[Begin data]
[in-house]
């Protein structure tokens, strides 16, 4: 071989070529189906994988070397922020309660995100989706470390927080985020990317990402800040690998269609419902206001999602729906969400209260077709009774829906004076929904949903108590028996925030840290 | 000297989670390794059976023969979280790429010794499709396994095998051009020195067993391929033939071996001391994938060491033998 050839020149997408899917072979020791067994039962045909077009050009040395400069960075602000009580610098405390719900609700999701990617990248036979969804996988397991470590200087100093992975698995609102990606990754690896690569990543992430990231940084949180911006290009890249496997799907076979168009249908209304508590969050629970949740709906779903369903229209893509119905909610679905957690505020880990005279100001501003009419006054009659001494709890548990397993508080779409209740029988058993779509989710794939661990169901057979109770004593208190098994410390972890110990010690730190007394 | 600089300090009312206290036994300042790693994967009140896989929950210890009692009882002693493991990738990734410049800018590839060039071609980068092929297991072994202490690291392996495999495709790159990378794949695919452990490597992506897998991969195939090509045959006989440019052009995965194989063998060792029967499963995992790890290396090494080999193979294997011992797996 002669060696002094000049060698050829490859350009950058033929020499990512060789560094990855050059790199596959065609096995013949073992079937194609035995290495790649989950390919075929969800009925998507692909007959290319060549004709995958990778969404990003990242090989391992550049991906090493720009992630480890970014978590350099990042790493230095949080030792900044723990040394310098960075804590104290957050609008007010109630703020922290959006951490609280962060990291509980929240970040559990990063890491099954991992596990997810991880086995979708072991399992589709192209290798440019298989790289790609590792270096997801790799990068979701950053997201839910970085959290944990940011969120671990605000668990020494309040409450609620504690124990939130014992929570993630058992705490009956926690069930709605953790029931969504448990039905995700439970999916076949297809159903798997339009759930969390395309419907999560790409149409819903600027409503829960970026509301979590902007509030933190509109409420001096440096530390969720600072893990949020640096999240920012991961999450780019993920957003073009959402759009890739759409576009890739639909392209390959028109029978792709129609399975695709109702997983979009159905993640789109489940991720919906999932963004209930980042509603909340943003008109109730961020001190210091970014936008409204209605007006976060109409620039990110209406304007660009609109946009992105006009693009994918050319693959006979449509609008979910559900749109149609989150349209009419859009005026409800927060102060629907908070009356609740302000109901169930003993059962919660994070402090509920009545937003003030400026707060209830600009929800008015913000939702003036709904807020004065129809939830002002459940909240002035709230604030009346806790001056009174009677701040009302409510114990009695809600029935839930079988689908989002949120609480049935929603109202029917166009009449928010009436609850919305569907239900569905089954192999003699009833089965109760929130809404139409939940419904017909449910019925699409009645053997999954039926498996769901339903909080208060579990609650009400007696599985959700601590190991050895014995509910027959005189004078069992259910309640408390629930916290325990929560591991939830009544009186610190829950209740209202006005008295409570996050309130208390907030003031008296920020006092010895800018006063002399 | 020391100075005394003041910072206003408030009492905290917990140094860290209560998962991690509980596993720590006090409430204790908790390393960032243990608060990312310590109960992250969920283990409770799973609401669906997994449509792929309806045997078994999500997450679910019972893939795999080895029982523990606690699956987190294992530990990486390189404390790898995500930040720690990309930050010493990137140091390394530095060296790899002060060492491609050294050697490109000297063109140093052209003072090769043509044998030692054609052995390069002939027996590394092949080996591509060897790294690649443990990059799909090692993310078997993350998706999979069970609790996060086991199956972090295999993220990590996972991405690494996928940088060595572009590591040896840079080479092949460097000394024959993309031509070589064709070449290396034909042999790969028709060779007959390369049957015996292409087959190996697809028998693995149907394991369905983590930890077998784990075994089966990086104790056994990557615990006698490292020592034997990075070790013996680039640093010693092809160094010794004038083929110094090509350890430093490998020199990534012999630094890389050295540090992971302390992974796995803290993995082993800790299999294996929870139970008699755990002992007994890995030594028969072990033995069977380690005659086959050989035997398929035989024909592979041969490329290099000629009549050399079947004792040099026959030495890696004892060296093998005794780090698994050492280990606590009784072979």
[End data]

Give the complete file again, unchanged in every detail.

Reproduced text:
[in-house]
């Protein structure tokens, strides 16, 4: 071989070529189906994988070397922020309660995100989706470390927080985020990317990402800040690998269609419902206001999602729906969400209260077709009774829906004076929904949903108590028996925030840290 | 000297989670390794059976023969979280790429010794499709396994095998051009020195067993391929033939071996001391994938060491033998 050839020149997408899917072979020791067994039962045909077009050009040395400069960075602000009580610098405390719900609700999701990617990248036979969804996988397991470590200087100093992975698995609102990606990754690896690569990543992430990231940084949180911006290009890249496997799907076979168009249908209304508590969050629970949740709906779903369903229209893509119905909610679905957690505020880990005279100001501003009419006054009659001494709890548990397993508080779409209740029988058993779509989710794939661990169901057979109770004593208190098994410390972890110990010690730190007394 | 600089300090009312206290036994300042790693994967009140896989929950210890009692009882002693493991990738990734410049800018590839060039071609980068092929297991072994202490690291392996495999495709790159990378794949695919452990490597992506897998991969195939090509045959006989440019052009995965194989063998060792029967499963995992790890290396090494080999193979294997011992797996 002669060696002094000049060698050829490859350009950058033929020499990512060789560094990855050059790199596959065609096995013949073992079937194609035995290495790649989950390919075929969800009925998507692909007959290319060549004709995958990778969404990003990242090989391992550049991906090493720009992630480890970014978590350099990042790493230095949080030792900044723990040394310098960075804590104290957050609008007010109630703020922290959006951490609280962060990291509980929240970040559990990063890491099954991992596990997810991880086995979708072991399992589709192209290798440019298989790289790609590792270096997801790799990068979701950053997201839910970085959290944990940011969120671990605000668990020494309040409450609620504690124990939130014992929570993630058992705490009956926690069930709605953790029931969504448990039905995700439970999916076949297809159903798997339009759930969390395309419907999560790409149409819903600027409503829960970026509301979590902007509030933190509109409420001096440096530390969720600072893990949020640096999240920012991961999450780019993920957003073009959402759009890739759409576009890739639909392209390959028109029978792709129609399975695709109702997983979009159905993640789109489940991720919906999932963004209930980042509603909340943003008109109730961020001190210091970014936008409204209605007006976060109409620039990110209406304007660009609109946009992105006009693009994918050319693959006979449509609008979910559900749109149609989150349209009419859009005026409800927060102060629907908070009356609740302000109901169930003993059962919660994070402090509920009545937003003030400026707060209830600009929800008015913000939702003036709904807020004065129809939830002002459940909240002035709230604030009346806790001056009174009677701040009302409510114990009695809600029935839930079988689908989002949120609480049935929603109202029917166009009449928010009436609850919305569907239900569905089954192999003699009833089965109760929130809404139409939940419904017909449910019925699409009645053997999954039926498996769901339903909080208060579990609650009400007696599985959700601590190991050895014995509910027959005189004078069992259910309640408390629930916290325990929560591991939830009544009186610190829950209740209202006005008295409570996050309130208390907030003031008296920020006092010895800018006063002399 | 020391100075005394003041910072206003408030009492905290917990140094860290209560998962991690509980596993720590006090409430204790908790390393960032243990608060990312310590109960992250969920283990409770799973609401669906997994449509792929309806045997078994999500997450679910019972893939795999080895029982523990606690699956987190294992530990990486390189404390790898995500930040720690990309930050010493990137140091390394530095060296790899002060060492491609050294050697490109000297063109140093052209003072090769043509044998030692054609052995390069002939027996590394092949080996591509060897790294690649443990990059799909090692993310078997993350998706999979069970609790996060086991199956972090295999993220990590996972991405690494996928940088060595572009590591040896840079080479092949460097000394024959993309031509070589064709070449290396034909042999790969028709060779007959390369049957015996292409087959190996697809028998693995149907394991369905983590930890077998784990075994089966990086104790056994990557615990006698490292020592034997990075070790013996680039640093010693092809160094010794004038083929110094090509350890430093490998020199990534012999630094890389050295540090992971302390992974796995803290993995082993800790299999294996929870139970008699755990002992007994890995030594028969072990033995069977380690005659086959050989035997398929035989024909592979041969490329290099000629009549050399079947004792040099026959030495890696004892060296093998005794780090698994050492280990606590009784072979």